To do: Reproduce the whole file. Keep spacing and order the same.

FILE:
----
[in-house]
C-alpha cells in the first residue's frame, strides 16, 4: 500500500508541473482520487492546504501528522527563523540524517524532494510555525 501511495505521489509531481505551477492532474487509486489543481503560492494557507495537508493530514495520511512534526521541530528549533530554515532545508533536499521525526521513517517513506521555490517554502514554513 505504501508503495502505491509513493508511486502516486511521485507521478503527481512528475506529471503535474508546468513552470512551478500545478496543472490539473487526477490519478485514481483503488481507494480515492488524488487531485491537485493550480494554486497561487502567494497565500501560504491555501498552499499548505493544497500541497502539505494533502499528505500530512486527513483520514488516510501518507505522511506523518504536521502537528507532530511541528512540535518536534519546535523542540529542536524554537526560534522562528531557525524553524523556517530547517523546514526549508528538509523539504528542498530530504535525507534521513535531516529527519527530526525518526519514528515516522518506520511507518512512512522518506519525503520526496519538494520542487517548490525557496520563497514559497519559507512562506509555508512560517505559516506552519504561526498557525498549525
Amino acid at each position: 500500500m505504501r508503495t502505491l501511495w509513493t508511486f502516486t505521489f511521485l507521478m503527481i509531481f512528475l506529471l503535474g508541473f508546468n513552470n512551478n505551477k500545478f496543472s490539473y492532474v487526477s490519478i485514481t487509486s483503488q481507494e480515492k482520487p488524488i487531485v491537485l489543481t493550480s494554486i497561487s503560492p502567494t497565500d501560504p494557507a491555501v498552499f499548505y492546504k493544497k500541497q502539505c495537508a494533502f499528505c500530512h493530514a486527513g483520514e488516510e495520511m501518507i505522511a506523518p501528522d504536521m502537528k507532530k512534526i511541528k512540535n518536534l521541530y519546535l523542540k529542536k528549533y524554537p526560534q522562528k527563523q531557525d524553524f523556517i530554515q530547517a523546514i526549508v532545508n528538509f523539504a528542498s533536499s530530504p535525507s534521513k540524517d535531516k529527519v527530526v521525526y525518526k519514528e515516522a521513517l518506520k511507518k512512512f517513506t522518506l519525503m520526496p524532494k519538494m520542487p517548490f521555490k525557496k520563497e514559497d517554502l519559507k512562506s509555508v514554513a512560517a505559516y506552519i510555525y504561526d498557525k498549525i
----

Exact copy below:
[in-house]
C-alpha cells in the first residue's frame, strides 16, 4: 500500500508541473482520487492546504501528522527563523540524517524532494510555525 501511495505521489509531481505551477492532474487509486489543481503560492494557507495537508493530514495520511512534526521541530528549533530554515532545508533536499521525526521513517517513506521555490517554502514554513 505504501508503495502505491509513493508511486502516486511521485507521478503527481512528475506529471503535474508546468513552470512551478500545478496543472490539473487526477490519478485514481483503488481507494480515492488524488487531485491537485493550480494554486497561487502567494497565500501560504491555501498552499499548505493544497500541497502539505494533502499528505500530512486527513483520514488516510501518507505522511506523518504536521502537528507532530511541528512540535518536534519546535523542540529542536524554537526560534522562528531557525524553524523556517530547517523546514526549508528538509523539504528542498530530504535525507534521513535531516529527519527530526525518526519514528515516522518506520511507518512512512522518506519525503520526496519538494520542487517548490525557496520563497514559497519559507512562506509555508512560517505559516506552519504561526498557525498549525
Amino acid at each position: 500500500m505504501r508503495t502505491l501511495w509513493t508511486f502516486t505521489f511521485l507521478m503527481i509531481f512528475l506529471l503535474g508541473f508546468n513552470n512551478n505551477k500545478f496543472s490539473y492532474v487526477s490519478i485514481t487509486s483503488q481507494e480515492k482520487p488524488i487531485v491537485l489543481t493550480s494554486i497561487s503560492p502567494t497565500d501560504p494557507a491555501v498552499f499548505y492546504k493544497k500541497q502539505c495537508a494533502f499528505c500530512h493530514a486527513g483520514e488516510e495520511m501518507i505522511a506523518p501528522d504536521m502537528k507532530k512534526i511541528k512540535n518536534l521541530y519546535l523542540k529542536k528549533y524554537p526560534q522562528k527563523q531557525d524553524f523556517i530554515q530547517a523546514i526549508v532545508n528538509f523539504a528542498s533536499s530530504p535525507s534521513k540524517d535531516k529527519v527530526v521525526y525518526k519514528e515516522a521513517l518506520k511507518k512512512f517513506t522518506l519525503m520526496p524532494k519538494m520542487p517548490f521555490k525557496k520563497e514559497d517554502l519559507k512562506s509555508v514554513a512560517a505559516y506552519i510555525y504561526d498557525k498549525i